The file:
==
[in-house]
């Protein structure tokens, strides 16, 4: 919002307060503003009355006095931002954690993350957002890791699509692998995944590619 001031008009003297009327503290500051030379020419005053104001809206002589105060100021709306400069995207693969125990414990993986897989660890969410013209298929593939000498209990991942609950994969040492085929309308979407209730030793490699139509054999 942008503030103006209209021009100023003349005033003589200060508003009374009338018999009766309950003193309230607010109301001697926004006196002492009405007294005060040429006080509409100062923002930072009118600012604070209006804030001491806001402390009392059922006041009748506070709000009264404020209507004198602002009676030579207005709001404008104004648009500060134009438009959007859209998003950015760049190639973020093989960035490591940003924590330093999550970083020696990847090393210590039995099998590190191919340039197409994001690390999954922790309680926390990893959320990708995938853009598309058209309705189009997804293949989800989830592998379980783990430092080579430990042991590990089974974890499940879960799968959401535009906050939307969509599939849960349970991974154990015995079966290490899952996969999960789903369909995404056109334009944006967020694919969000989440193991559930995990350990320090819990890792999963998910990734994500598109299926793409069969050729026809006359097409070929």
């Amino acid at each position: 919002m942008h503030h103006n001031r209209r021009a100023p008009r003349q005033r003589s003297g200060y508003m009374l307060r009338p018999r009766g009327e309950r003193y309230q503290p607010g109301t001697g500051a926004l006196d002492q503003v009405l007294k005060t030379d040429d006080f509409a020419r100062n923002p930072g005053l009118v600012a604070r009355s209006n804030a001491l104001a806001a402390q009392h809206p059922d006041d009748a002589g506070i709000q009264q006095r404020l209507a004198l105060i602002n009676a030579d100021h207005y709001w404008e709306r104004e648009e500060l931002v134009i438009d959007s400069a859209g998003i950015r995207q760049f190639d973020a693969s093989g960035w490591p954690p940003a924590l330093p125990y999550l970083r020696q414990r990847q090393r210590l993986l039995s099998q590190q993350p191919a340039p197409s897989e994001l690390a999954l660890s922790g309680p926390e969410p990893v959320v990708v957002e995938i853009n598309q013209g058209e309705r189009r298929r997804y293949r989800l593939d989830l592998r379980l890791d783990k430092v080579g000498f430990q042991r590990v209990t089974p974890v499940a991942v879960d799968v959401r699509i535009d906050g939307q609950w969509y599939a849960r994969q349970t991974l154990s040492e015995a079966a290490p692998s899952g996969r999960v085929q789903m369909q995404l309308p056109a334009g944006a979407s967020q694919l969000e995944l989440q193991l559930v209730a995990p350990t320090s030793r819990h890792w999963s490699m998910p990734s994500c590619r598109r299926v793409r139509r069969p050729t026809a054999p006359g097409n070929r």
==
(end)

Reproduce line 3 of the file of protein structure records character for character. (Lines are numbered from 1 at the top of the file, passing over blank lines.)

């Amino acid at each position: 919002m942008h503030h103006n001031r209209r021009a100023p008009r003349q005033r003589s003297g200060y508003m009374l307060r009338p018999r009766g009327e309950r003193y309230q503290p607010g109301t001697g500051a926004l006196d002492q503003v009405l007294k005060t030379d040429d006080f509409a020419r100062n923002p930072g005053l009118v600012a604070r009355s209006n804030a001491l104001a806001a402390q009392h809206p059922d006041d009748a002589g506070i709000q009264q006095r404020l209507a004198l105060i602002n009676a030579d100021h207005y709001w404008e709306r104004e648009e500060l931002v134009i438009d959007s400069a859209g998003i950015r995207q760049f190639d973020a693969s093989g960035w490591p954690p940003a924590l330093p125990y999550l970083r020696q414990r990847q090393r210590l993986l039995s099998q590190q993350p191919a340039p197409s897989e994001l690390a999954l660890s922790g309680p926390e969410p990893v959320v990708v957002e995938i853009n598309q013209g058209e309705r189009r298929r997804y293949r989800l593939d989830l592998r379980l890791d783990k430092v080579g000498f430990q042991r590990v209990t089974p974890v499940a991942v879960d799968v959401r699509i535009d906050g939307q609950w969509y599939a849960r994969q349970t991974l154990s040492e015995a079966a290490p692998s899952g996969r999960v085929q789903m369909q995404l309308p056109a334009g944006a979407s967020q694919l969000e995944l989440q193991l559930v209730a995990p350990t320090s030793r819990h890792w999963s490699m998910p990734s994500c590619r598109r299926v793409r139509r069969p050729t026809a054999p006359g097409n070929r």